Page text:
[Newbies] Creating a coverflow effect in Squeak

Marcus Strehlow marcus.strehlow at gmail.com
Mon Jun 16 11:48:26 UTC 2008


Hi all,

I thought I'd also give you my thoughts on this. While in theory a
replication of Apple's (actually SteelSkies') Cover Flow effect is possible
to achieve in almost any development environment, with Squeak there are a
couple of things to consider.

2-Dimensional movement is possible and it would also be processed faster, as
there is no hardware-accelerated computation and rendering is involved.
Although not the real Cover Flow, a .Mac-like caroussel (I hope I spelled
that right) effect is achievable, and depending on the items that should be
in the effect it would run more or less fast. As Squeak provides mechanisms
for animating Morphs, this could be a possibility.

However, when it comes to 3-dimensional movement, it is a bit tricky on this
one. The original Cover Flow by SteelSkies used OpenGL obviously for the
effect. When Apple took it over, they ported the code into Quartz, and later
Core Animation, which are obviously not available to other platforms itself
the Mac OS X itself. So that said, OpenGL would be required for this effect.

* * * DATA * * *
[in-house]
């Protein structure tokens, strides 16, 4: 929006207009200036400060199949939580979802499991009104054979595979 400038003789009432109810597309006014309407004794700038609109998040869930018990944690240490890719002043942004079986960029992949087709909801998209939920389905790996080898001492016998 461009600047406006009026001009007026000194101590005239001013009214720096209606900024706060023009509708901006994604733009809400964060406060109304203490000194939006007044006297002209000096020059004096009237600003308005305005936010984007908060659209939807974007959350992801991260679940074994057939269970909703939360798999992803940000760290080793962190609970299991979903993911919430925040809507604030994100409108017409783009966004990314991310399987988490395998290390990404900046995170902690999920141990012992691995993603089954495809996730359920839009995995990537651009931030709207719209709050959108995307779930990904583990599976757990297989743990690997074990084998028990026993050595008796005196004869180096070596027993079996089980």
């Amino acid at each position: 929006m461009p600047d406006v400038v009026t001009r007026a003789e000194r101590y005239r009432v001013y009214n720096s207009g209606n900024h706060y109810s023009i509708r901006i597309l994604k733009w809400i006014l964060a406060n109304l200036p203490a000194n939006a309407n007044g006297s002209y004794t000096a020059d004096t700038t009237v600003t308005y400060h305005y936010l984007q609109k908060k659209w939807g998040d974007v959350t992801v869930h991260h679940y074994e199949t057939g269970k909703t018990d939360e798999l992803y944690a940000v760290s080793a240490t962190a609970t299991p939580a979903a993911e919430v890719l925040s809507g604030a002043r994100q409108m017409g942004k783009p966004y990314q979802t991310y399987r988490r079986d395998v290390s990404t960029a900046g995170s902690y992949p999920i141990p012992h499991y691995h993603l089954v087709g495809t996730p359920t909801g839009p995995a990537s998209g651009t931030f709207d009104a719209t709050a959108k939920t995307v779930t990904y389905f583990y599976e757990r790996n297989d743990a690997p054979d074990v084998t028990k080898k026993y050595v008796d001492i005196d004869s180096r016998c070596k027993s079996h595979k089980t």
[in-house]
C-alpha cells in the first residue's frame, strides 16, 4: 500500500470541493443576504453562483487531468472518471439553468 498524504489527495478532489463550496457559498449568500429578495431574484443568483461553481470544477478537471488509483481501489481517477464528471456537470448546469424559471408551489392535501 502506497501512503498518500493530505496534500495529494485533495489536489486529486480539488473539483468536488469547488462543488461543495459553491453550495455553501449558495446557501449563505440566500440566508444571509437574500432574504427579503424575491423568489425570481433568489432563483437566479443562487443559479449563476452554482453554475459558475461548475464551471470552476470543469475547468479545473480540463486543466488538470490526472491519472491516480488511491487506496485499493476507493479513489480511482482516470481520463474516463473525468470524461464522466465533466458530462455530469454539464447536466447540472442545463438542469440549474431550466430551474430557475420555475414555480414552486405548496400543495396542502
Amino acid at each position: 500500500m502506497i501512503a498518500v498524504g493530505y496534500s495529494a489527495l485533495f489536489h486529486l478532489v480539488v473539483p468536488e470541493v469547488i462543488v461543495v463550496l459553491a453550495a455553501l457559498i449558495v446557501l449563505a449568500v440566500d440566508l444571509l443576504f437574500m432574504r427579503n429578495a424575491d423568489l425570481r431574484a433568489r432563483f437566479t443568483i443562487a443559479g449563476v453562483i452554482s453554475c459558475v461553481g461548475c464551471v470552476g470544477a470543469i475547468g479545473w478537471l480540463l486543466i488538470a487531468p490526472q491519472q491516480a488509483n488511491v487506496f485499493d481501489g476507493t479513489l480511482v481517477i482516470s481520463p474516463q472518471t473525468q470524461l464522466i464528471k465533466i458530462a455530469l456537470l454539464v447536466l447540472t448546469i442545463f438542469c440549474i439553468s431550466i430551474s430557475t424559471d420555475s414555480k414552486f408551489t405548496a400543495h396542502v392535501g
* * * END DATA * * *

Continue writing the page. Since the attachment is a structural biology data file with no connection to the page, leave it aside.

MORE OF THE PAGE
There is one implementation of OpenGL available for Squeak, which
regrettably only runs under the Windows platform as it accesses DirectX if I
remember that correctly. Another way to go is Balloon3D which is available
through SqueakMap. This implementation allows for 3-dimensional computations
in Squeak, and this is where it gets really tricky. For my project I have
also tried to use this implementation. However, as Squeak runs in a virtual
machine, this already puts a brake on the rendering speed. Also, all calls
in the machine are translated into actual C instructions, and is then
compiled at run time. This slows down the process more, and I would not
recommend using this for high-profile 3D computations.

However there is the FFI package, which allows for 'connections' to other
things in the OS platform, also OpenGL. This is the way Croquet did it, and
when I tried it, it ran as fast as any other OpenGL application should. So
my recommendation would be to have a look into Croquet and its base, to see
how you can hook up computations directly with the OpenGL implementation of
the underlying OS.

Then, in theory, you could create a music player that employs Cover Flow in
Squeak, or a file browser with this function ;-)

That's just me...


Cheers

Marcus


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